The fan at the centre of last weekend’s devastating Tour de France pile-up has spoken out about what she called an act of “stupidity”.
The spectator, a 30-year-old Frenchwoman, was arrested and taken into custody on Thursday by police in Brittany, four days after the accident brought down dozens of riders and forced German rider Jasha Sutterlin to abandon the race.
She is accused of involuntarily causing injury and putting lives at risk after brandishing a cardboard sign while leaning into the path of speeding riders. The woman appeared to be looking in the other direction, apparently at a camera, rather than at the approaching peloton.
She faces up to two years in jail, depending on the seriousness of the cyclists’ injuries.
German Tony Martin was one of those sent tumbling when he rode straight into the sign. A large number of other riders also fell.
The woman, whose name has not been released, faded into the crowd with her sign in the chaos after the crash. She had not been seen for days, until police tracked her down based on accounts from people they had questioned this week.
Local police chief Nicolas Duvinage said a social media appeal for witnesses led to more than 4000 messages, some of which “were verging on incitement to violence”, according to AFP.
The pile-on from cycling fans has reportedly left the woman feeling scared and worried about repercussions.
“The suspect has expressed her feelings of shame and fear about the consequences of her act,” local prosecutor Camille Miansoni said at a briefing in Brest that was broadcast live by some French television channels.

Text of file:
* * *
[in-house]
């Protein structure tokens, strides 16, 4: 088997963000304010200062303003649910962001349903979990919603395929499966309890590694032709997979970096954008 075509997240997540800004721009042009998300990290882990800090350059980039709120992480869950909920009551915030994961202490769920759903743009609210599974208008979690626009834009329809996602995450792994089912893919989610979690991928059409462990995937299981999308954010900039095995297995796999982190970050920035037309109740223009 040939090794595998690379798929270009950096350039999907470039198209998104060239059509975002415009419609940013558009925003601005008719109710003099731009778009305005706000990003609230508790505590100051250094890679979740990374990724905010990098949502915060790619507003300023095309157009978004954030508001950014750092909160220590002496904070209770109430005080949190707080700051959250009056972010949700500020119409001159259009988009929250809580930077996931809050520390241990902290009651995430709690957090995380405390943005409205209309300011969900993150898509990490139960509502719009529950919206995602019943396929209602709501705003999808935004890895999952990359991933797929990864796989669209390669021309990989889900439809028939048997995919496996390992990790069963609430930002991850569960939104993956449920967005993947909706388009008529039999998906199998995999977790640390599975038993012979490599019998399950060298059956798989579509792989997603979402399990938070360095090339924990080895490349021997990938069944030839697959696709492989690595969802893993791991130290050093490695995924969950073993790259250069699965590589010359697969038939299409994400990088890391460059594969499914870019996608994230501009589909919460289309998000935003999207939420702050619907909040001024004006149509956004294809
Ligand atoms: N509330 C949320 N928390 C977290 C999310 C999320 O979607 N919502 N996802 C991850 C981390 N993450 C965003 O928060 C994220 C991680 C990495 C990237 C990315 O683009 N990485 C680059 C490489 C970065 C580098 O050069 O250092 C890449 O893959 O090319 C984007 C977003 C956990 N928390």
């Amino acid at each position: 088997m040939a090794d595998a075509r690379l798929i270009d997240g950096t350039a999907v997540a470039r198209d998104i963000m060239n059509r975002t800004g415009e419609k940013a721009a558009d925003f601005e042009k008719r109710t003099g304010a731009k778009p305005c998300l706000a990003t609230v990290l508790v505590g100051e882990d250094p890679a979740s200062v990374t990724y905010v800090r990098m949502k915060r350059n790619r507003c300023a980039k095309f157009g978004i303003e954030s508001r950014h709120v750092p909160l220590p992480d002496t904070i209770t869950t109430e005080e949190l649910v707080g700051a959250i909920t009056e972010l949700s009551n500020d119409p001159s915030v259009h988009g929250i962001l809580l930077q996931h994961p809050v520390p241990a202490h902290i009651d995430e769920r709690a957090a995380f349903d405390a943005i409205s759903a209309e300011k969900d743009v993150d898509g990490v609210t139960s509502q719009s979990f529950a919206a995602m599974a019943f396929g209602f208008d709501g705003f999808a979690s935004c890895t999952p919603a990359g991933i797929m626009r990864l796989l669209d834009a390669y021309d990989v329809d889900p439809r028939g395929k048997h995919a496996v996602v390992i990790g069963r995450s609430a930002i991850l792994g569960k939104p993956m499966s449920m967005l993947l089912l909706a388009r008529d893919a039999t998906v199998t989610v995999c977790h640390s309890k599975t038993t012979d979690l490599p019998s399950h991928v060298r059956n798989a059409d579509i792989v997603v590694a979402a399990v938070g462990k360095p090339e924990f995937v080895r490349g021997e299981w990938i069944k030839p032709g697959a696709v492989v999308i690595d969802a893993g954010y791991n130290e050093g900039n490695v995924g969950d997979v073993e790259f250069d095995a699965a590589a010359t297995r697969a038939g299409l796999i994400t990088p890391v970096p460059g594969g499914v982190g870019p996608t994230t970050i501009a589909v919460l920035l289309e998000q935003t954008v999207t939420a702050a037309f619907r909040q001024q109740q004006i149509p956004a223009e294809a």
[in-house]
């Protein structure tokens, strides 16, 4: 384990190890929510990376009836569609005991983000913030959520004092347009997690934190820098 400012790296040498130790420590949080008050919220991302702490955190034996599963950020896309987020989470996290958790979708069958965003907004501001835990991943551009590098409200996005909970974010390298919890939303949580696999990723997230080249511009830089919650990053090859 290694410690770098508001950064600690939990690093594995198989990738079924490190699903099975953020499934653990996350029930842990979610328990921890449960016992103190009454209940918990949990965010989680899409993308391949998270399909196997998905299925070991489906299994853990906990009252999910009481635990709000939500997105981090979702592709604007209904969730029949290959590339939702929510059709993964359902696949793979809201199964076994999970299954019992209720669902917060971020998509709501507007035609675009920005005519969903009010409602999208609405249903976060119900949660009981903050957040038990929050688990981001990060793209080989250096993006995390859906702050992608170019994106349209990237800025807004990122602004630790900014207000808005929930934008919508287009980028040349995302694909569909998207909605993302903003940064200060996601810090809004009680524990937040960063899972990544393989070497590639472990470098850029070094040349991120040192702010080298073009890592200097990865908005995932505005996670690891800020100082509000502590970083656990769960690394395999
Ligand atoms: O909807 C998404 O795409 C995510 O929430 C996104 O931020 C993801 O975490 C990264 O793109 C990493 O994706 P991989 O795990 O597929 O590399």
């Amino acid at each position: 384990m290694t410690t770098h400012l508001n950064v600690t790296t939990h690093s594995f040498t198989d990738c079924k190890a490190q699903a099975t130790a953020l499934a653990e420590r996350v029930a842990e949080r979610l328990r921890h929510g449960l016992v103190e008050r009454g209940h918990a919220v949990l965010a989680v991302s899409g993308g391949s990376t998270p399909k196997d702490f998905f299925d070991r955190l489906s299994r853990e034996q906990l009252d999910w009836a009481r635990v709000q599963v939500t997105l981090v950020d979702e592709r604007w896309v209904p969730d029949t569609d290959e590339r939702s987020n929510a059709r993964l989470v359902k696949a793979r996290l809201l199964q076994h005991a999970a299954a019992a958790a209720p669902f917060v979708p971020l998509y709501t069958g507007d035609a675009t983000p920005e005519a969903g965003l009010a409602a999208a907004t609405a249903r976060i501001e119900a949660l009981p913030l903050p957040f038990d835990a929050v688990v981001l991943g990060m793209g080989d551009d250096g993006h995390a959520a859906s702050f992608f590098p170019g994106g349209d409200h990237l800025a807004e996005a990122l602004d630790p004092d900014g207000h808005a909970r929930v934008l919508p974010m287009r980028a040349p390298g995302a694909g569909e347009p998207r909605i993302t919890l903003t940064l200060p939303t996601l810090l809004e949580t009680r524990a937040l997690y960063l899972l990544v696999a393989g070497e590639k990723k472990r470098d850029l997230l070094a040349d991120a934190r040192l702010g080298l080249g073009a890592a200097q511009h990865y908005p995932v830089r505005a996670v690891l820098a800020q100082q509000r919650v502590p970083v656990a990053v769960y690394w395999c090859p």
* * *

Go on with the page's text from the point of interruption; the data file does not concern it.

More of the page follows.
“She said she is worried about the media attention for what she has called her ‘stupidity’,” Mr Miansoni said.
He said the fan had intended only to send an “affectionate message” to her grandparents. Her sign read “Allez opi, omi” (Go grandpa, grandma).
Mr Miansoni said the woman had no criminal record and was scared and ashamed after what she said was an “idiocy”.
Police also called for the spectator not to be lynched on social networks.
“We are withdrawing our complaint. This story has been blown out of proportion but we wish to remind everyone of the safety rules on the race,” Tour director Christian Prudhomme told Reuters.
“If you come to the Tour, you hold your kid, you hold your pet and don’t cross the road carelessly. And above all, you respect the riders – they’re the ones worthy of live TV.”
Writing on Instagram after the crash, Martin criticised people “next to the road who think that the Tour de France is a circus”.
“Please respect the riders and the Tour de France!” he wrote.
“Use your head or stay home!”
Mr Miansoni said riders injured in the crash could still file lawsuits later.
On Tuesday, Tour de France riders brought the race to a halt for about a minute one kilometre into its fourth stage in a silent protest for safer racing conditions after numerous crashes.